Russia has said it will delay halting Shell's $20bn (£10.5bn) gas and oil project off of its Pacific coast while it conducts a new environmental study.
Shell says the costs of developing the project have doubled
Natural Resources Minister Yuri Trutnev said the probe may take up to a month.
Russian authorities have threatened to revoke the project's licence if concerns over its impact on the local environment are not addressed.
Analysts have suggested the move is a bargaining tool aimed at securing a Russian role in the Sakhalin 2 project.
Shell has a controlling 55% stake and two Japanese firms share the rest.
The Sakhalin Energy consortium operating the site has warned that 15,000 jobs are at risk should the project be halted.
Jobs at risk
The scheme involves the construction of two large offshore platforms, while two 800km pipelines are being laid to carry oil and gas onshore for processing.
The project is now 80% complete and when finished in 2008 will be the largest integrated oil and gas field in the world.
State-owned gas monopoly Gazprom is currently negotiating with Shell and Japanese partners Mitsubishi Corp and Mitsui for a stake in Sakhalin 2, but talks have stalled since the consortium said that its costs for the project had doubled from $10bn to $20bn.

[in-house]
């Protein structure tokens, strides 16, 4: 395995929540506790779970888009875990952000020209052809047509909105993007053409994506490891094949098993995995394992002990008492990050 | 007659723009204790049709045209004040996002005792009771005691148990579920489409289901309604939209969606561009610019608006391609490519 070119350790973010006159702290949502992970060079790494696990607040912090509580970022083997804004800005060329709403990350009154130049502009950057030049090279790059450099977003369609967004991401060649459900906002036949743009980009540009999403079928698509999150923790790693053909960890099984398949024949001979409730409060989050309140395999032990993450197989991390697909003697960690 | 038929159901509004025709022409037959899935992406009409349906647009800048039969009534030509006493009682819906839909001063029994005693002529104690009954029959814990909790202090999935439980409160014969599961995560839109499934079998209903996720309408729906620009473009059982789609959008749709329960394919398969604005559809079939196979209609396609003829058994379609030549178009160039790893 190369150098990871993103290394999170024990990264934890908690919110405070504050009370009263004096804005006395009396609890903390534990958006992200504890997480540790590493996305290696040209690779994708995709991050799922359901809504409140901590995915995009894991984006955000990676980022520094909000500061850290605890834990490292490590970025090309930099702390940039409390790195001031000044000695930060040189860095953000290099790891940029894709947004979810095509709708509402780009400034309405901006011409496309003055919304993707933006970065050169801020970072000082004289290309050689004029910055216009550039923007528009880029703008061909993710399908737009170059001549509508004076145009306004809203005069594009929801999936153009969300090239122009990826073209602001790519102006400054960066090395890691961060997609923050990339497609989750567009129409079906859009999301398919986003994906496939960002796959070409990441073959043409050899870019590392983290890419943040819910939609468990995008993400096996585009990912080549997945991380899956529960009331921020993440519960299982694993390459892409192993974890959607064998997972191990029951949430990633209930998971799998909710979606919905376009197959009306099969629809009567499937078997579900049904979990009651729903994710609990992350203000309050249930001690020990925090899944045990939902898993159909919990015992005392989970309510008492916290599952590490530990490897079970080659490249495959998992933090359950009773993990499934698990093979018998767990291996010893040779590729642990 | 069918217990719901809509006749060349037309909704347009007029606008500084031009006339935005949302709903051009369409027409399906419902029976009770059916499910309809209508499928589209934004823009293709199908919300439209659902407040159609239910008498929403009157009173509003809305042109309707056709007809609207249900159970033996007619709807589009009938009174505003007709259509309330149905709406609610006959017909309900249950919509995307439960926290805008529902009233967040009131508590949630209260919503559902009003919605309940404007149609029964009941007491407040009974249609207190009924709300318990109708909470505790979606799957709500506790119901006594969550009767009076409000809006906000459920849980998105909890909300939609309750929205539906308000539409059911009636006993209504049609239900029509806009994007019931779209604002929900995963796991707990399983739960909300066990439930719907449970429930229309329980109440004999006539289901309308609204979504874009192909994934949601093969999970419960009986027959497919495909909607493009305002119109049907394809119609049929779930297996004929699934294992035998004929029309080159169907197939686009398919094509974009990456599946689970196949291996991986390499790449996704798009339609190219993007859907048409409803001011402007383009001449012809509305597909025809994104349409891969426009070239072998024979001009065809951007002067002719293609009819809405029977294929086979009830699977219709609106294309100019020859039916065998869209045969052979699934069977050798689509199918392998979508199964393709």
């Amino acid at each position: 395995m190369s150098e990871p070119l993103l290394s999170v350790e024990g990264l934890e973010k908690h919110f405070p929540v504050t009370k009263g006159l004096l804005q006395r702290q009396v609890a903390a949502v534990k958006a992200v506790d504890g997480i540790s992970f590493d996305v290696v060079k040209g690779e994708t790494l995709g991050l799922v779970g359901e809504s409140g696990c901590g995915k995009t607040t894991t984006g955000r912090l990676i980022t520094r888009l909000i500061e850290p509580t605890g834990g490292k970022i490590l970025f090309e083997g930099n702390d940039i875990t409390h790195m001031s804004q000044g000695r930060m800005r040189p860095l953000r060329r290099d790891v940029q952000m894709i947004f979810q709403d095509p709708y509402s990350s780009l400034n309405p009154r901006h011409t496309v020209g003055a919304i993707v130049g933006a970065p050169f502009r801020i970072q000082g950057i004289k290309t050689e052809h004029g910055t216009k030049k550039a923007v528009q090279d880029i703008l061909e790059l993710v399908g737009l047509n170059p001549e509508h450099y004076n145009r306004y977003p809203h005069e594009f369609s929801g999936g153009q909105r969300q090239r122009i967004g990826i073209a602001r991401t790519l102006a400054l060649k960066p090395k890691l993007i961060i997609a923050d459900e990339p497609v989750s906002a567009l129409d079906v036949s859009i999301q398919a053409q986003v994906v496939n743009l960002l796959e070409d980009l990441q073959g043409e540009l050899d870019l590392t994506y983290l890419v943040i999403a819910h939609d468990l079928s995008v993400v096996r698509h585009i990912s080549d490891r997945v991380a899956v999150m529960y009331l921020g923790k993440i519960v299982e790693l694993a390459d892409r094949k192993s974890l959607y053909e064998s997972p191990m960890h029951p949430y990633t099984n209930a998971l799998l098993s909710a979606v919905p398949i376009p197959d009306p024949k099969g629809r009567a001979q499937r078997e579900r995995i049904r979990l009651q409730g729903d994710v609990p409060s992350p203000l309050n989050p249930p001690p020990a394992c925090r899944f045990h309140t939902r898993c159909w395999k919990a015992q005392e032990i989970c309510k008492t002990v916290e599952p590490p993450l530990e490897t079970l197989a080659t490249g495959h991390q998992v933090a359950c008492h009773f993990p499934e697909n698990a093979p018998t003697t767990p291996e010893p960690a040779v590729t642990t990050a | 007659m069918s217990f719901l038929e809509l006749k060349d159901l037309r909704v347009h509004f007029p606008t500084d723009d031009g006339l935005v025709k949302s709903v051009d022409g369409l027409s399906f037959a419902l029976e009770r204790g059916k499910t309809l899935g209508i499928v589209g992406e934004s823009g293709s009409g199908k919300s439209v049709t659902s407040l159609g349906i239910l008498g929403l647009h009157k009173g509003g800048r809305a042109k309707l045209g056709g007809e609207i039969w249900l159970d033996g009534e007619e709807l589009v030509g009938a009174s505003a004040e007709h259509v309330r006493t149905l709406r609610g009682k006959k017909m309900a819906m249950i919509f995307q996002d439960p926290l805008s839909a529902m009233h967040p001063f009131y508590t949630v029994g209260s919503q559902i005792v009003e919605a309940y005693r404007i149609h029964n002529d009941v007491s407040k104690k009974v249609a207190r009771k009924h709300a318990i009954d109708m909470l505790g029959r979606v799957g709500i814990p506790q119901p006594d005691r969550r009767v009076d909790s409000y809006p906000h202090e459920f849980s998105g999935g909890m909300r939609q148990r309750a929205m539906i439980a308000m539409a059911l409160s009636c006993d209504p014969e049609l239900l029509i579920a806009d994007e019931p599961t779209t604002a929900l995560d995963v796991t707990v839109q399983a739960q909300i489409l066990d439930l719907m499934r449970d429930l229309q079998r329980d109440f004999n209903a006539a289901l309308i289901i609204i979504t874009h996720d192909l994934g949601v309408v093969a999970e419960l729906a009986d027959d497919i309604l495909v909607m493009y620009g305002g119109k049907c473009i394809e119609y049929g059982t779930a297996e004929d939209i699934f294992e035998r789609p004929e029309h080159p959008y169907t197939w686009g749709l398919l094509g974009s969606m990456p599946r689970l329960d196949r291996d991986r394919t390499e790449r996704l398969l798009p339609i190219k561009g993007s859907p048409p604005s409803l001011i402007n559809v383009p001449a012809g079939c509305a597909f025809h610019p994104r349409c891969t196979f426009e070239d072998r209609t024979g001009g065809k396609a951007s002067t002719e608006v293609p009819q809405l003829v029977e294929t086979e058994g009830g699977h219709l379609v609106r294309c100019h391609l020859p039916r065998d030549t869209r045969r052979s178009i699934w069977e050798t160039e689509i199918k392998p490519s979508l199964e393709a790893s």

Sakhalin is close to the main Far East energy markets
It has experienced similar problems in its discussions for a stake in another massive project on Sakhalin Island, led by US oil company Exxon.
Under the terms of production sharing agreements signed in the 1990s, Moscow will not gain financially from the projects until developers have recouped their costs.
The more the projects cost, the longer this will take.
British, Dutch, Japanese and US officials have raised concerns about the long-term prospects for the Sakhalin Island developments at a time when Russia seems to be putting pressure on a number of foreign-led energy ventures.
Russia's prosecutor general has recently issued an environmental warning about Rusia Petroleum's development of the massive Kovytka gas field in Russia's far east.
Rusia Petroleum is a subsidiary of Russian energy company TNK-BP, which is 50% owned by BP.